BARNEGAT, NJ – It’s second in the lyrics. Old MacDonald’s had a farm, and on his farm, he had a pig. Sure, it’s just a children’s song. However, one Barnegat resident wants to know why the Township considers pigs pets rather than farm animals. More importantly, why don’t his chickens count as pets, as well?
The saga concerning the legality of chicken ownership continues. At last month’s Barnegat Township committee meeting, a couple of residents came in to request an ordinance change. The way the local ordinances currently read, it’s one farm animal per acre. Other communities might make different allowances for poultry. However, that’s not the case in Barnegat.
“I’m confused as far as the difference,” admits Christopher Aguilar, who owns four hens and a rooster with his girlfriend, Cassandra Tauschek. “People say pigs and ducks are legal because they are pets. Truth is, my chickens are pets, too.”
Maria Cymanski, Barnegat’s Animal Control Officer, offered some clarification. “Potbelly pigs are domestic animals,” she explained. “In residential areas, animals are not supposed to live outside exclusively. People who have pigs as pets take care of them like dogs. The pigs do go outside, but they live in domestic habitats.”
In response to complaints, Cymanski visited the Mast Drive home where Aguilar and Tauschek keep their chickens. Subsequently, the Animal Control Officer made a referral to New Jersey’s Department of Agriculture. “It was not a cruelty complaint,” says Cymanski.
A veterinarian from the Department of Agriculture came by to check on the chickens on October 4, 2019. Three days later, a letter directed Aguilar and Tauschek documented that “the animals were found to be in conditions consistent with Humane Standards.” Also, the chickens showed “no obvious signs of pain or illness.”
From all appearances, no one seems to be questioning how well the couple takes care of their chickens. Instead, the focus is on the legality of them living in an area zoned as residential.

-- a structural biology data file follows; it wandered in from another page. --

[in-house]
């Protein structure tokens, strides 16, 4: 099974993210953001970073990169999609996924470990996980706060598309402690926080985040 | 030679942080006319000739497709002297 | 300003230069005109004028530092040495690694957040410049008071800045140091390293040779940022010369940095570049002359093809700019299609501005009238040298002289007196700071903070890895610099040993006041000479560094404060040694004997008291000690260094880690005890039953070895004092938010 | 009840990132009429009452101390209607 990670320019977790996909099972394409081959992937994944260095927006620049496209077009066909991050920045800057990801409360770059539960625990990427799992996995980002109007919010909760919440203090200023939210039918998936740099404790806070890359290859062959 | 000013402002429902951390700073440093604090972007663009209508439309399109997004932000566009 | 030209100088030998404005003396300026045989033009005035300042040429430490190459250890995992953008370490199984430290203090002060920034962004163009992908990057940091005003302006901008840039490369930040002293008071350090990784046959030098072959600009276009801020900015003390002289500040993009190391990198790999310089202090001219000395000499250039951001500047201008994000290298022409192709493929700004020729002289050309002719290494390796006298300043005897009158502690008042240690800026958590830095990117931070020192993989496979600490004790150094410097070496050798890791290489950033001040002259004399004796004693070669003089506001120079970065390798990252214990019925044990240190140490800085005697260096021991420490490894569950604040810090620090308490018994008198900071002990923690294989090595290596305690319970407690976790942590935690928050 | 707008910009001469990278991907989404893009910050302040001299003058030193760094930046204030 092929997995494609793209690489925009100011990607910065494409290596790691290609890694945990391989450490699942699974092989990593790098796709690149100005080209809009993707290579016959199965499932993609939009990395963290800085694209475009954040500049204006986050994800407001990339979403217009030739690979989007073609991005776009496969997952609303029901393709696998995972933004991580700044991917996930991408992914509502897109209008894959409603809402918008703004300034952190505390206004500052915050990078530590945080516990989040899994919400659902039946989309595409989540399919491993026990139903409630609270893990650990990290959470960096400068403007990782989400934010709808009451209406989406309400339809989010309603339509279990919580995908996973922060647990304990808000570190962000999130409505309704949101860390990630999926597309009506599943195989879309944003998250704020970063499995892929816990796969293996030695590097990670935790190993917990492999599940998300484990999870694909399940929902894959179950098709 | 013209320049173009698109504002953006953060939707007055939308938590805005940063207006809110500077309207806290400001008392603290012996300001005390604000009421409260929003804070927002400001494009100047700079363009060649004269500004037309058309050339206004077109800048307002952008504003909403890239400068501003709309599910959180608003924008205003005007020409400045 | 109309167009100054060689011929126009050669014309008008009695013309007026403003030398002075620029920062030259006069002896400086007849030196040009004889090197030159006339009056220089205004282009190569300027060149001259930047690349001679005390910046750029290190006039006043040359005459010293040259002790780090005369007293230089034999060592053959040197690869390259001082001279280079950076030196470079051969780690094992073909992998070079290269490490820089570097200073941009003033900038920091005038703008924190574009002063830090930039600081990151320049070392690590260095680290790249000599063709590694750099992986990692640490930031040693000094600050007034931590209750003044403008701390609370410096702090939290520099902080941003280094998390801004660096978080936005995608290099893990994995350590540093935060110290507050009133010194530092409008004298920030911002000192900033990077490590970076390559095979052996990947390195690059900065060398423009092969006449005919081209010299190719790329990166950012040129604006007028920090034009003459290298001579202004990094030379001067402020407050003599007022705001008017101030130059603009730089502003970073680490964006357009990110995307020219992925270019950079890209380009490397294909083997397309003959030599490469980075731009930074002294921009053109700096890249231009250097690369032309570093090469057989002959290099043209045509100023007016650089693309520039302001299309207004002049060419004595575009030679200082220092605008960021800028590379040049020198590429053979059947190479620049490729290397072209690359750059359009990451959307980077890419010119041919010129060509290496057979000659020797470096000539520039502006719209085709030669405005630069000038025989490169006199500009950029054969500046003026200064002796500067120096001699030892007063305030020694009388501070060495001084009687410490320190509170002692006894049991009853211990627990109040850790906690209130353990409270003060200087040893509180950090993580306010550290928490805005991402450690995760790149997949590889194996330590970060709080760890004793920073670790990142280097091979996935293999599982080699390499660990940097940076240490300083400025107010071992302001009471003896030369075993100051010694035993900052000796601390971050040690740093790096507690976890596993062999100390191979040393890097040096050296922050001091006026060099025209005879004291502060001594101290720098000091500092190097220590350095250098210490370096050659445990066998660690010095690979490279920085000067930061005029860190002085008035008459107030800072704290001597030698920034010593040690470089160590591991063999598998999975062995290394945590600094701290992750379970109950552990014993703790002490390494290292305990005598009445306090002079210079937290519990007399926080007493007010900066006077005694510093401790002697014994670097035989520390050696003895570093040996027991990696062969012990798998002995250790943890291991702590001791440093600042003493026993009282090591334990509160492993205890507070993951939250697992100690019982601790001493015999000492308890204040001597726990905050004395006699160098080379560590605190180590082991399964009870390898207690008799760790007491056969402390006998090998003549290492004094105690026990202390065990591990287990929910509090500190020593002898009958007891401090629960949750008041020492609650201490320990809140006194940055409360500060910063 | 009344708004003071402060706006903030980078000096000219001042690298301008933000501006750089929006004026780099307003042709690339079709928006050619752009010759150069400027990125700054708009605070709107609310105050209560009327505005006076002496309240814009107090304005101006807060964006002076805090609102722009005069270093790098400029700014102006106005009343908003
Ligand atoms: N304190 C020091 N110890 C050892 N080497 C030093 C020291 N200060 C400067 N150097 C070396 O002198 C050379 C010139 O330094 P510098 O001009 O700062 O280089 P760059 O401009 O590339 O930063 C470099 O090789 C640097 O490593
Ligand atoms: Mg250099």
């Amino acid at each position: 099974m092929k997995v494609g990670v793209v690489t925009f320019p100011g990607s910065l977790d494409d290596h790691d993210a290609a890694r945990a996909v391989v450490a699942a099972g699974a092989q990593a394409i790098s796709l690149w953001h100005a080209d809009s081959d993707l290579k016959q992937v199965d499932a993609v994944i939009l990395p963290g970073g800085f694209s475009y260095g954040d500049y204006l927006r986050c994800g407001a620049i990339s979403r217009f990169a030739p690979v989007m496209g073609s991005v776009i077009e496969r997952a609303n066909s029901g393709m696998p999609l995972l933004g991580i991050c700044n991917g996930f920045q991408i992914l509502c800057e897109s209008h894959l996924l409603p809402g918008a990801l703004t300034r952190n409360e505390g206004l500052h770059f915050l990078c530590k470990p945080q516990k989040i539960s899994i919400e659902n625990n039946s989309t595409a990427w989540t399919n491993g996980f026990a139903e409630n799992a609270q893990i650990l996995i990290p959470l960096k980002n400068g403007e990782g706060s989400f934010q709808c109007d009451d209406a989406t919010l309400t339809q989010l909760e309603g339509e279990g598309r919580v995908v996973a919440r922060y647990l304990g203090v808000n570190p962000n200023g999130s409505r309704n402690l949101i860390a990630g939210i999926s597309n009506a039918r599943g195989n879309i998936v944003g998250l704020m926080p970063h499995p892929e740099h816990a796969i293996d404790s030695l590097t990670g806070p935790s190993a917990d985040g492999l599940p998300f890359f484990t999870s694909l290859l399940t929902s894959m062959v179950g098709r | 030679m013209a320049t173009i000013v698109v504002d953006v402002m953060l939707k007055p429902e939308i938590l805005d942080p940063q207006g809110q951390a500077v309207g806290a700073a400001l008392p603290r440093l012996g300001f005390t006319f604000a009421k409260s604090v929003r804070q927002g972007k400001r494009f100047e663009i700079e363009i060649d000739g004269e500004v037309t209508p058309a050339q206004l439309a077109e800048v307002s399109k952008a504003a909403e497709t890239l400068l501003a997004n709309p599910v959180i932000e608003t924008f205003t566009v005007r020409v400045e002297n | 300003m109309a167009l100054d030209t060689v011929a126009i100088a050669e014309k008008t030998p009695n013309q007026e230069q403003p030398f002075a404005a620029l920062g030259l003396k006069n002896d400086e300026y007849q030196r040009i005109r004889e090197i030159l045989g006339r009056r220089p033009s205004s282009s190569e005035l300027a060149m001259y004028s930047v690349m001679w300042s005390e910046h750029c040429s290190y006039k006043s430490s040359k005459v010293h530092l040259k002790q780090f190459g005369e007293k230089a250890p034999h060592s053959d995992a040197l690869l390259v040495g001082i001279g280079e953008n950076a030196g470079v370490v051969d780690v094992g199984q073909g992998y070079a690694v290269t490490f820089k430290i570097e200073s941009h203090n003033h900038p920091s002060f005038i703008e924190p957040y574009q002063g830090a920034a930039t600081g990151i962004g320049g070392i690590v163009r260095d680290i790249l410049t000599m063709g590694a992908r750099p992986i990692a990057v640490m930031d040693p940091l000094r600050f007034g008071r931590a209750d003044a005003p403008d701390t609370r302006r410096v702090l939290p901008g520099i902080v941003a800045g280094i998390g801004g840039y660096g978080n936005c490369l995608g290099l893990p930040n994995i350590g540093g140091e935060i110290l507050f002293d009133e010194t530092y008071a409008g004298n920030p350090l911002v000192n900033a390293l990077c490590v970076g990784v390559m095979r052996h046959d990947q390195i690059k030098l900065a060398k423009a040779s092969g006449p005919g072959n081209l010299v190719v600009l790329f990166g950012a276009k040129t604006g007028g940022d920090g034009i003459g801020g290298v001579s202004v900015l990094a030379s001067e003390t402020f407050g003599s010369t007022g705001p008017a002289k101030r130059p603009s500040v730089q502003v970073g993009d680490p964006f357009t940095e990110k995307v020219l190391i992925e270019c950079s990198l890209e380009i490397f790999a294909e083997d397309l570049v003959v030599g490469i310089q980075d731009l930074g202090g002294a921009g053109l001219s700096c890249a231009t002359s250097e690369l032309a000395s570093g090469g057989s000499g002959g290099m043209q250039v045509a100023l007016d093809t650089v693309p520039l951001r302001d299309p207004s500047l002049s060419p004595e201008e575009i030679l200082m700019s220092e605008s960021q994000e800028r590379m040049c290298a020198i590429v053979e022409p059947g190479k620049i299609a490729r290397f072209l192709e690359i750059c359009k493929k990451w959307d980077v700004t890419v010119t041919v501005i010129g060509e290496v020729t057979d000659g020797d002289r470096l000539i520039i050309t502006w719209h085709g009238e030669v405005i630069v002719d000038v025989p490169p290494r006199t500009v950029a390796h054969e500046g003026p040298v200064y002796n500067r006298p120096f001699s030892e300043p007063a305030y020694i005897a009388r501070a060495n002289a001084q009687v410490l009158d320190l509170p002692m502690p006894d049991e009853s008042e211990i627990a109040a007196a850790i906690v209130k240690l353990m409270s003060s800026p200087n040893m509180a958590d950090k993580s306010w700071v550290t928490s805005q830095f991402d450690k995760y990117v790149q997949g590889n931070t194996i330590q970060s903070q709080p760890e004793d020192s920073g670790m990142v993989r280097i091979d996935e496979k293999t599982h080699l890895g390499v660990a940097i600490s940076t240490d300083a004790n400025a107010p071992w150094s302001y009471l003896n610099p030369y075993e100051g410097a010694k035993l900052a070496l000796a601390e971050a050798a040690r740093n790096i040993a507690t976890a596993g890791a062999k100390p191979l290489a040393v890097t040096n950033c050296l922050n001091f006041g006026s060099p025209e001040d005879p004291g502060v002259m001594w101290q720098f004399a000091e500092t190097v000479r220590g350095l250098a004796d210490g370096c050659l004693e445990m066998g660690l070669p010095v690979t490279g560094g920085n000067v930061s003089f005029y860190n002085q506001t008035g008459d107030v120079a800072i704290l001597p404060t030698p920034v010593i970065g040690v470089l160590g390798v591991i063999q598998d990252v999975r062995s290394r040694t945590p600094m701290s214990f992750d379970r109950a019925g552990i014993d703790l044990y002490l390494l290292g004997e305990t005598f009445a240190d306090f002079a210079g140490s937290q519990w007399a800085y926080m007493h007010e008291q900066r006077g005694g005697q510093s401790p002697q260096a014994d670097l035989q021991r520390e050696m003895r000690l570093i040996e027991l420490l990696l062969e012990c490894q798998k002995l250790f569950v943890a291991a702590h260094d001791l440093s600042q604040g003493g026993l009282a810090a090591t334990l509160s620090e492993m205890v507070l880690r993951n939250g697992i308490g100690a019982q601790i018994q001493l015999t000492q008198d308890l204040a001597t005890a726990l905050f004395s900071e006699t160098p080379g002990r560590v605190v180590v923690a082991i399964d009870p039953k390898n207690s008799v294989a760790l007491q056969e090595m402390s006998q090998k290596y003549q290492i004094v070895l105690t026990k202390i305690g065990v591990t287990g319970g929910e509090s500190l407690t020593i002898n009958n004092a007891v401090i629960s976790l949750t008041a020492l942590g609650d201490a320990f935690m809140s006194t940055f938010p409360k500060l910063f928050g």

One of the biggest challenges is the rooster. According to Aguilar, he never crows before 7 am or after 9 pm. Additionally, Aguilar has taken steps to take down the sound of the crow, which he submits is no louder than a barking dog.
“Approximately three weeks ago, I installed a no-crow collar on the rooster,” says Aguilar. “It’s a piece of Velcro that doesn’t allow him to expand his air chamber as much. It’s not inhumane and cuts the volume to at least half.”
Since he appeared before the Township Committee, Aguilar has proactively continued his attempts to change Barnegat’s ordinances regarding chicken ownership. One of his first steps was to write a letter to the Mayor with some suggestions.
“My opinion is there should be a $25-$50 fee for permitting flock, with one rooster per household,” submits Aguilar. He also thinks that 1500 square feet should be the minimal yard space for up to six chickens. Among other things, Aguilar is all for annual inspections and permits.
Aguilar and Tauschek aren’t alone in their fight. Their “Chickens for Barnegat” Facebook page has nearly doubled to 331 followers since its creation a few weeks ago. Sarai-ann Knott wrote a letter of her own to the Township, which was cosigned by several others. And, all the chicken owners plan to flock together at Thursday’s Committee meeting.
In the meantime, the chicken fight has Aguilar and Tauschek embroiled in some legal battles. The police have come to their home no less than a dozen times since Aguilar first brought the issue to the local government’s attention.
On October 22, 2019, Barnegat police gave Aguilar and Tauschek separate citations for “having farm animals on less than an acre of property. A third ticket was also issued – to the couple’s landlord. Barnegat Municipal Court will hear the complaint on November 13, 2019.
“We’ve also received a letter from an attorney threatening us with eviction,” shares Aguilar. “It says if we don’t correct the situation within 30 days from the date of the letter, our lease ends, and we have to leave.”
Aguilar and Tauschek have no intention of “flying the coop.” Although they haven’t heard back from the Mayor, they’re both hopeful that Barnegat will change its ordinances to make them more in line with other local communities.
Hoping it’s not a “when pigs can fly” kind of answer, Barnegat’s chicken owners are intent on their peaceful squawking resulting in flocks treated like household pets.
Stephanie A. Faughnan is a local journalist and Director of Writefully Inspired, a professional writing and resume service. Feel free to contact her at firstname.lastname@example.org.